Kill Cord

On a coach or support boat the use of the Kill Cord is a matter of safety to protect all others on the water. For reasons of safety the NZIODA’s standard sailing instructions has the instruction.

“All support vessels shall always have a kill-cord attached to the driver while the engine is running, unless prior written exemption has been provided by the Organising Authority.”

Recently in Sarasota, USA an optimist sailor was killed when a coach boat driver was not wearing a kill cord.

Always, always, always use a kill cord and ensure that it is attached to the driver of the boat.

What is a kill cord? How does it work? And when should you get it changed?

Small open power boats will normally be fitted with a kill cord which, if used correctly, will stop the engine if the driver becomes dislodged from the helm position.

The kill cord is a red lanyard which has a quick-release fitting at one end and a clip at the other end.  When in use, the quick-release fitting is attached to the console and the end with the clip attaches to the driver. The kill cord is normally attached around the driver’s knee and clipped back onto itself or it can be attached to the wrist.

A kill cord is coiled in its design to allow the driver the natural movement required when helming a boat. Should the driver move away from, or be thrown from, the helm position the kill cord will detach from the console and the engine will stop. Detaching the kill cord also allows a crew or passenger to stop the engine if the driver were to become incapacitated whilst at the helm – e.g. they fainted.

In most instances the boat will not start without the kill cord in place therefore a second kill cord should be kept on board to allow boat to be re-started if the driver and kill cord have gone overboard. The kill cord should be worn by the driver whenever the engine is running.

Should you for any reason not wish to attach the kill cord around your leg, attach it securely to your personal buoyancy. In either case it should not foul the steering or gear controls.

The kill cord should always be clipped back onto itself.  It should not be clipped onto an item of clothing or attached to any other location where the clip would release from the driver rather than detach from the console as the console end must detach for the kill cord to stop the boat. 

The kill cord prevents the driver from moving away from the normal operating position either intentionally or by accident. It might therefore be tempting to use a kill cord that is longer than the item provided by the manufacturer of the engine, to allow you a little more movement, but this could result in the kill cord not doing its job when you really need it to. If you need to leave the command position, or you are changing the driver, you should turn the engine off. The engine should only be re-started when the kill cord has been secured to the new driver.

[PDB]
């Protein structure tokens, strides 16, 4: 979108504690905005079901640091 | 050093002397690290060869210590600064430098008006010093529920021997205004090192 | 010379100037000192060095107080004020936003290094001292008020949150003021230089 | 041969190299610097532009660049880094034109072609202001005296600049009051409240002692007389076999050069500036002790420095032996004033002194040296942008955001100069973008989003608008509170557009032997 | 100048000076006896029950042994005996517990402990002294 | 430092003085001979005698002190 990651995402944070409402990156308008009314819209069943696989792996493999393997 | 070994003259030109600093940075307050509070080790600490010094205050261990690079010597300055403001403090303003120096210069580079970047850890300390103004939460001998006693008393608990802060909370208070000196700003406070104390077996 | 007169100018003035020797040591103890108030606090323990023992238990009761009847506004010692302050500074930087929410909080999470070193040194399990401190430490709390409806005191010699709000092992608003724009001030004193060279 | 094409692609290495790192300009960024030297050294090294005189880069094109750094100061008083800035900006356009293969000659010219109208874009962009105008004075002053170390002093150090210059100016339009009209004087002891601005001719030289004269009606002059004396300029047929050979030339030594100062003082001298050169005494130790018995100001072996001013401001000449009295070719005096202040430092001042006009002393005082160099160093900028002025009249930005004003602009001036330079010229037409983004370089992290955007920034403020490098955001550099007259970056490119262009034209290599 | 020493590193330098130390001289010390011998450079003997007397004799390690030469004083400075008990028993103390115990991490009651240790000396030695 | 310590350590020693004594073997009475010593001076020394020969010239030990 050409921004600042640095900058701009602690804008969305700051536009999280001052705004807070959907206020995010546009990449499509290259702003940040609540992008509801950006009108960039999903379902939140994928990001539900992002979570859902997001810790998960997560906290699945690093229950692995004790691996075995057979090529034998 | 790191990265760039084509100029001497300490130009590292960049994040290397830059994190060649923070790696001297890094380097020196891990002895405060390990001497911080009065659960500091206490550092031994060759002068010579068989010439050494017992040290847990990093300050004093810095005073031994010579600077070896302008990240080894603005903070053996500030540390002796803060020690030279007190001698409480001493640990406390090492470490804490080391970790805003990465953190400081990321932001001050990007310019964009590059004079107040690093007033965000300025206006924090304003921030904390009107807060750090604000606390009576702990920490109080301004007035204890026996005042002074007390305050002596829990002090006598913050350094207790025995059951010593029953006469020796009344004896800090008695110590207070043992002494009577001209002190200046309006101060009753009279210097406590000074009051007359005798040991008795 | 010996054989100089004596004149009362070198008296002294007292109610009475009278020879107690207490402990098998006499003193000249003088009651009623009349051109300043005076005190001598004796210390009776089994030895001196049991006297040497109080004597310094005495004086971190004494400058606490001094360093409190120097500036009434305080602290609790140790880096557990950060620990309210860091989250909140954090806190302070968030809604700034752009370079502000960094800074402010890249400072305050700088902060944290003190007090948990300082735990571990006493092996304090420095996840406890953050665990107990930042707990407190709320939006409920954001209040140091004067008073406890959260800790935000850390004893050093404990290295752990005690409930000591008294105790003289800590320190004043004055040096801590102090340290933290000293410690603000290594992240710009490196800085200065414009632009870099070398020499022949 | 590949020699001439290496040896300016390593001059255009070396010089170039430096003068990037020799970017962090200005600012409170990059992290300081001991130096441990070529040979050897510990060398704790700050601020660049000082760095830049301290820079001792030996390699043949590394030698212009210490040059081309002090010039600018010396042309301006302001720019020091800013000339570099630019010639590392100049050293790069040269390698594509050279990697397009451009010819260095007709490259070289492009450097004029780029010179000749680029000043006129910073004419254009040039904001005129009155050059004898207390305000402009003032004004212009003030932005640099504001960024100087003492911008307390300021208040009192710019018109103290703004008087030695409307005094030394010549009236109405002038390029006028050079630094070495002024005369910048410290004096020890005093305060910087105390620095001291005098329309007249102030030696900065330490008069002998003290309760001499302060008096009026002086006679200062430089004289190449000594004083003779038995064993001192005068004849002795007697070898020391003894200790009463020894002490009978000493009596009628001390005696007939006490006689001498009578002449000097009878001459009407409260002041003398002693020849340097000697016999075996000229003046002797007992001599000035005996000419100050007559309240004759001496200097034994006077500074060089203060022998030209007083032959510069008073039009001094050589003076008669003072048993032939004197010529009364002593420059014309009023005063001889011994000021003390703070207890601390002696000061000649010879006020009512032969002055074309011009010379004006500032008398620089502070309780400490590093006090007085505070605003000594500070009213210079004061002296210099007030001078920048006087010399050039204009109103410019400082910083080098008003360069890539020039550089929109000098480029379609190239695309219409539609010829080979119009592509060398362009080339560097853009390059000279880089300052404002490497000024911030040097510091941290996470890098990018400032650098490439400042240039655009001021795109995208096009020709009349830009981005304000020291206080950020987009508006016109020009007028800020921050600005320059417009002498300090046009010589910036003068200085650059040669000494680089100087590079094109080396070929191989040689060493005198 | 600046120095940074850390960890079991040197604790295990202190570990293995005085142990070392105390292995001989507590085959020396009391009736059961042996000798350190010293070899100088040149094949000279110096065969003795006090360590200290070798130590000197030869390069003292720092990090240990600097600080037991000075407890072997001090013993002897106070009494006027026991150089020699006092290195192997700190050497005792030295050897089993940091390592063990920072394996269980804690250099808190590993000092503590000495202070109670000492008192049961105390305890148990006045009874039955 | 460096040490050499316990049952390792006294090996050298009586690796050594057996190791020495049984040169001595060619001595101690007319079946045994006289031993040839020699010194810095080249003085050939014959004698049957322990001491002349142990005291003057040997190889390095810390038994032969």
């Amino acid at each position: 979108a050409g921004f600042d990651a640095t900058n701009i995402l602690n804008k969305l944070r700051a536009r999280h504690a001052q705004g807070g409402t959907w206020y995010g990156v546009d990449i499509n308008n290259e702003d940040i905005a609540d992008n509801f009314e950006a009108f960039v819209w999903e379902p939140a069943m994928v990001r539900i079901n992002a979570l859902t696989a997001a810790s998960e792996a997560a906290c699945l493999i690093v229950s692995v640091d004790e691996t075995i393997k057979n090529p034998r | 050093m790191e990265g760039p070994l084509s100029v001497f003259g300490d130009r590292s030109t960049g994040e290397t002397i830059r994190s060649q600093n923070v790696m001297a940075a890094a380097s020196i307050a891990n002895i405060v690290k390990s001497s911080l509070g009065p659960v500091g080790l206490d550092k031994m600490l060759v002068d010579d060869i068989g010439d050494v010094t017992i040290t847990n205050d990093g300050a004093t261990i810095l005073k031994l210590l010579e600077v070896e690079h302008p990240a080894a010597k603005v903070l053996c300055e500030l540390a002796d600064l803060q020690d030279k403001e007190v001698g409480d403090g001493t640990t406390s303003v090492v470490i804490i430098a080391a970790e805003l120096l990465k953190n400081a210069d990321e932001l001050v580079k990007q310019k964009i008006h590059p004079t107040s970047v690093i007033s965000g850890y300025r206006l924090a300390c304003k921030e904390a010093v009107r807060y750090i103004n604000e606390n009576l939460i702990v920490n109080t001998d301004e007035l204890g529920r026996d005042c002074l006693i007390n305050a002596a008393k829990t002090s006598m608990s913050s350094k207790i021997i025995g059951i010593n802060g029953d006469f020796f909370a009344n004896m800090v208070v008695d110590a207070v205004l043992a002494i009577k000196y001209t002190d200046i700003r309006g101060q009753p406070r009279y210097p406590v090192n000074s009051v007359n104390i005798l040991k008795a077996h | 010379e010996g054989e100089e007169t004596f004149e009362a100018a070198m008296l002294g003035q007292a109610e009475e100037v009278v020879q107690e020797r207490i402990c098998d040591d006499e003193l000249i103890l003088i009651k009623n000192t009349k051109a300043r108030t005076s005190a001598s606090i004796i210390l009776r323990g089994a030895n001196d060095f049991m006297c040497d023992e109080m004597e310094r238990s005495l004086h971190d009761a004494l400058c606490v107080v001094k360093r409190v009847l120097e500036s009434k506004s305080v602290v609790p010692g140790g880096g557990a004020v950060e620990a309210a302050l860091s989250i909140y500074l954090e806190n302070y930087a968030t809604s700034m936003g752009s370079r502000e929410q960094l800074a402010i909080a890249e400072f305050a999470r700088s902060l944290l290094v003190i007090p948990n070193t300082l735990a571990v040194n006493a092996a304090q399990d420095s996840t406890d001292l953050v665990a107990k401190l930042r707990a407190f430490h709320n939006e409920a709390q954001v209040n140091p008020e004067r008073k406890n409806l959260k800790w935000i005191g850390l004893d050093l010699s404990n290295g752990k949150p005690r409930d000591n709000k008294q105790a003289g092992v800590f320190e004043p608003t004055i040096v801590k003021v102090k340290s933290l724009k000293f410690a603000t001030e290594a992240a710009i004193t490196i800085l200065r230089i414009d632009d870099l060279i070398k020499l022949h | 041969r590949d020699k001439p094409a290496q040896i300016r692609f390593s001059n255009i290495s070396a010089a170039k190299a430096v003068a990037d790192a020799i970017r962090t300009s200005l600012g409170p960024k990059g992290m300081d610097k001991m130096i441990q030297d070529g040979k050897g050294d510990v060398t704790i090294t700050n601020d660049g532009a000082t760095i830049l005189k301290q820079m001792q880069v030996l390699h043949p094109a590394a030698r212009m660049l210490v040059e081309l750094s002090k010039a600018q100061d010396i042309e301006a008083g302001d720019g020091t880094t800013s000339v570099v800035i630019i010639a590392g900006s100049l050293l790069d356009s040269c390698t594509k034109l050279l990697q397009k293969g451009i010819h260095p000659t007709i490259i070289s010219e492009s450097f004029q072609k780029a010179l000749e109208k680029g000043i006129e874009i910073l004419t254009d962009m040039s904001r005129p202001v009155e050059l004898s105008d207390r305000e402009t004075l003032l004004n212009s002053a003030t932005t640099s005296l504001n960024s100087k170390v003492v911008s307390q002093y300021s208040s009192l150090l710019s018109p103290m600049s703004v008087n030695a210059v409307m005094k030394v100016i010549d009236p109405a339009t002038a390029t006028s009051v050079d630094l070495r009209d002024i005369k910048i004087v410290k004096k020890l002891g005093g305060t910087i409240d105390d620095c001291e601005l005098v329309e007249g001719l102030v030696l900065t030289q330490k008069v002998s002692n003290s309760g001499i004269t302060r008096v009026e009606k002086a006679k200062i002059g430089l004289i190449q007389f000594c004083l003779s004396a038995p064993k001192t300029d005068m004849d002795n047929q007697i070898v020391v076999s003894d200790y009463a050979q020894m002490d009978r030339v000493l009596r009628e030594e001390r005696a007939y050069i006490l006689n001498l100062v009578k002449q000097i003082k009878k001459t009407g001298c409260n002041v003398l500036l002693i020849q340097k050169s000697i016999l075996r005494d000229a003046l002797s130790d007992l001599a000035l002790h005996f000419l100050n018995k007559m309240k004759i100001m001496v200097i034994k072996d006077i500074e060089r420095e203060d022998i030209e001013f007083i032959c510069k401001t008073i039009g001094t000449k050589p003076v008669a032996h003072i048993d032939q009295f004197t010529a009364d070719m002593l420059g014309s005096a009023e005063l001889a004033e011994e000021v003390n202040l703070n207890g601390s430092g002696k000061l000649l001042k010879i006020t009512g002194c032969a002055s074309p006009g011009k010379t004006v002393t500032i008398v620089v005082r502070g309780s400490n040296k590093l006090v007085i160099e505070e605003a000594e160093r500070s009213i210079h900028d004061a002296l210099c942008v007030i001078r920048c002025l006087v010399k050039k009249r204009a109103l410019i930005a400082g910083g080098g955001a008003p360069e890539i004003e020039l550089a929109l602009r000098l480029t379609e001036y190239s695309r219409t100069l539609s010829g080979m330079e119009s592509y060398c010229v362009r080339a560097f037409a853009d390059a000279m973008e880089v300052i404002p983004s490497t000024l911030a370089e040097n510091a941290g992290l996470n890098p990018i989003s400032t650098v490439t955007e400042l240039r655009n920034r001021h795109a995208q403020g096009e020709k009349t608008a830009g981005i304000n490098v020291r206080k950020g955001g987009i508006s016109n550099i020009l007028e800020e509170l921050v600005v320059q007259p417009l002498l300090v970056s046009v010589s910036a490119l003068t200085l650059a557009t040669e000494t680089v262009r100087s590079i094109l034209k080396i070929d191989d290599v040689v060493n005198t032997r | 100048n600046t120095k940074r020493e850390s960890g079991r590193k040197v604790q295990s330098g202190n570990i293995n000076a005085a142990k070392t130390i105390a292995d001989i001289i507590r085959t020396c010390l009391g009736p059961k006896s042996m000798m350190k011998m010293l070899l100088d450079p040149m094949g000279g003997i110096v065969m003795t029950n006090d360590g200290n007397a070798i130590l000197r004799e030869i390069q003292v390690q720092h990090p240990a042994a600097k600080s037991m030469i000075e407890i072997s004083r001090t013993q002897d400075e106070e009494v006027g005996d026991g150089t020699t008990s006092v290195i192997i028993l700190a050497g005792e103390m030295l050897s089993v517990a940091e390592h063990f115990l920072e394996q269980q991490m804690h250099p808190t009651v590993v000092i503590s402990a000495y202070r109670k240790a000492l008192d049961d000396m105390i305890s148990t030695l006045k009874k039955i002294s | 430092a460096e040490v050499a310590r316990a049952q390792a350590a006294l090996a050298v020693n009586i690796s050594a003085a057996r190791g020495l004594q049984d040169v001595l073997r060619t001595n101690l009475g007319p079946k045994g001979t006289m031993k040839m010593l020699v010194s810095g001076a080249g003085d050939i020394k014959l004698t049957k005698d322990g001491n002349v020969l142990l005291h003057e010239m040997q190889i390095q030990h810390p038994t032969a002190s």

Check your kill cord works at the start of each day or session by starting the engine and pulling the kill cord to makes sure it stops the engine.

Kill cords should be protected from the elements. Over time extremes of temperature and UV light will harm the lanyard. Kill cords may become stretched or brittle if stored open to the elements. Monitor the kill cord for signs of wear, rust and reduced elasticity (the kill cord should not droop excessively) and replace it in good time.

When replacing kill cords, purchase a good quality lanyard with a strengthening cord through the middle. Most good chandlers will stock kill cords to suit the different engines, but if in doubt purchase a properly manufactured brand.

  • NZIODA recommends that the kill cord be attached around your leg. It should not foul the steering or gear controls.
  • NZIODA does not recommend extending the length of the kill cord provided by the manufacturer of the engine.
  • Always check your kill cord works at the start of each day or session and check it regularly for signs of wear.
  • When replacing kill cords, purchase a good quality lanyard with a strengthening cord through the middle.
  • Do not leave kill cords out in the elements. Extremes of temperature and UV light will harm the lanyard in the long term.
  • If your lanyard has a fabric outer sheath but has lost its spiral tension, it is advisable to replace it as it is possible that the inner strengthening cord may be damaged.
  • Keep a spare kill cord on board

Actions to be taken by NZIODA if kill cords are not worn at an NZIODA Regatta

If you are not wearing a kill cord then the coach/support person and the sailors being supported may be penalised.

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